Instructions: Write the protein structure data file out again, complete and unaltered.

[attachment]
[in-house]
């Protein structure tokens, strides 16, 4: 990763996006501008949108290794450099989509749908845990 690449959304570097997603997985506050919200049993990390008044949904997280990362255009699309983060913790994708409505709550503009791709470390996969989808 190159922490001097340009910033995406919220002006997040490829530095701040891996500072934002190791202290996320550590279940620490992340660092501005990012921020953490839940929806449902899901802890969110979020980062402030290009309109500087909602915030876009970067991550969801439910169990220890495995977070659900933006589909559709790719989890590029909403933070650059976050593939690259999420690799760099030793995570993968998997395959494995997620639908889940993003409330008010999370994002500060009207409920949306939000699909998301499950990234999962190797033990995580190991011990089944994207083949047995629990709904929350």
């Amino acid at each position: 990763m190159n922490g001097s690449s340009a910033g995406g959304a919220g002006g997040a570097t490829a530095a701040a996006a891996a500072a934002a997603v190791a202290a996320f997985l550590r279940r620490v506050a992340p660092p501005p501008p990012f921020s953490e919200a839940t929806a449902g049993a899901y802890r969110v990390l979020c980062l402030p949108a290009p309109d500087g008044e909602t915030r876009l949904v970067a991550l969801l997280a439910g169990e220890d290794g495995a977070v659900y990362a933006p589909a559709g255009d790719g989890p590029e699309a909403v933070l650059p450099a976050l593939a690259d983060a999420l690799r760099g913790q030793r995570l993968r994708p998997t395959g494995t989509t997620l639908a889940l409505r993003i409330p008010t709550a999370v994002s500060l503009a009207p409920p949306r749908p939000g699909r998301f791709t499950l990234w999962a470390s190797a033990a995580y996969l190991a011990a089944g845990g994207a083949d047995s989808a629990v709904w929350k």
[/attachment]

[in-house]
């Protein structure tokens, strides 16, 4: 990763996006501008949108290794450099989509749908845990 690449959304570097997603997985506050919200049993990390008044949904997280990362255009699309983060913790994708409505709550503009791709470390996969989808 190159922490001097340009910033995406919220002006997040490829530095701040891996500072934002190791202290996320550590279940620490992340660092501005990012921020953490839940929806449902899901802890969110979020980062402030290009309109500087909602915030876009970067991550969801439910169990220890495995977070659900933006589909559709790719989890590029909403933070650059976050593939690259999420690799760099030793995570993968998997395959494995997620639908889940993003409330008010999370994002500060009207409920949306939000699909998301499950990234999962190797033990995580190991011990089944994207083949047995629990709904929350």
């Amino acid at each position: 990763m190159n922490g001097s690449s340009a910033g995406g959304a919220g002006g997040a570097t490829a530095a701040a996006a891996a500072a934002a997603v190791a202290a996320f997985l550590r279940r620490v506050a992340p660092p501005p501008p990012f921020s953490e919200a839940t929806a449902g049993a899901y802890r969110v990390l979020c980062l402030p949108a290009p309109d500087g008044e909602t915030r876009l949904v970067a991550l969801l997280a439910g169990e220890d290794g495995a977070v659900y990362a933006p589909a559709g255009d790719g989890p590029e699309a909403v933070l650059p450099a976050l593939a690259d983060a999420l690799r760099g913790q030793r995570l993968r994708p998997t395959g494995t989509t997620l639908a889940l409505r993003i409330p008010t709550a999370v994002s500060l503009a009207p409920p949306r749908p939000g699909r998301f791709t499950l990234w999962a470390s190797a033990a995580y996969l190991a011990a089944g845990g994207a083949d047995s989808a629990v709904w929350k």